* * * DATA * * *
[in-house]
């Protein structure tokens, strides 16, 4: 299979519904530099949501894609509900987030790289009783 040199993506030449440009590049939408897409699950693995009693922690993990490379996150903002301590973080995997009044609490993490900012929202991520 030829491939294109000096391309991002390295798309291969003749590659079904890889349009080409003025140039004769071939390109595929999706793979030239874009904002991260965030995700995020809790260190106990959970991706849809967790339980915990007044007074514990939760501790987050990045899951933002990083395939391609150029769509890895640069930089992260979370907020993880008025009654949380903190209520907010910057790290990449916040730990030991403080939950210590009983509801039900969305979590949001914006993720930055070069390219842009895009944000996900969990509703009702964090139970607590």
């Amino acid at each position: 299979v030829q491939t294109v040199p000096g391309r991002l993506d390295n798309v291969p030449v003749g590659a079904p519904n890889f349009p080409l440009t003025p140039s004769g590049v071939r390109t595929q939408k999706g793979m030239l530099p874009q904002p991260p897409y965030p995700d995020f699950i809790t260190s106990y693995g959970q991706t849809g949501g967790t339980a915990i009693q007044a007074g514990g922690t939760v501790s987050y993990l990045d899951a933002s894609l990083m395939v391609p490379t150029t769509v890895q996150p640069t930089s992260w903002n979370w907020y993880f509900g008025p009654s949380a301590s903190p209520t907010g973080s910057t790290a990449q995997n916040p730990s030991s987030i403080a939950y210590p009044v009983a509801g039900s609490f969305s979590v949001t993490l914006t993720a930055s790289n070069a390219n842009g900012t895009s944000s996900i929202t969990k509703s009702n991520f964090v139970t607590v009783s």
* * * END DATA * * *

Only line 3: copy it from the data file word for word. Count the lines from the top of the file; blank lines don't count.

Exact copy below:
């Amino acid at each position: 299979v030829q491939t294109v040199p000096g391309r991002l993506d390295n798309v291969p030449v003749g590659a079904p519904n890889f349009p080409l440009t003025p140039s004769g590049v071939r390109t595929q939408k999706g793979m030239l530099p874009q904002p991260p897409y965030p995700d995020f699950i809790t260190s106990y693995g959970q991706t849809g949501g967790t339980a915990i009693q007044a007074g514990g922690t939760v501790s987050y993990l990045d899951a933002s894609l990083m395939v391609p490379t150029t769509v890895q996150p640069t930089s992260w903002n979370w907020y993880f509900g008025p009654s949380a301590s903190p209520t907010g973080s910057t790290a990449q995997n916040p730990s030991s987030i403080a939950y210590p009044v009983a509801g039900s609490f969305s979590v949001t993490l914006t993720a930055s790289n070069a390219n842009g900012t895009s944000s996900i929202t969990k509703s009702n991520f964090v139970t607590v009783s």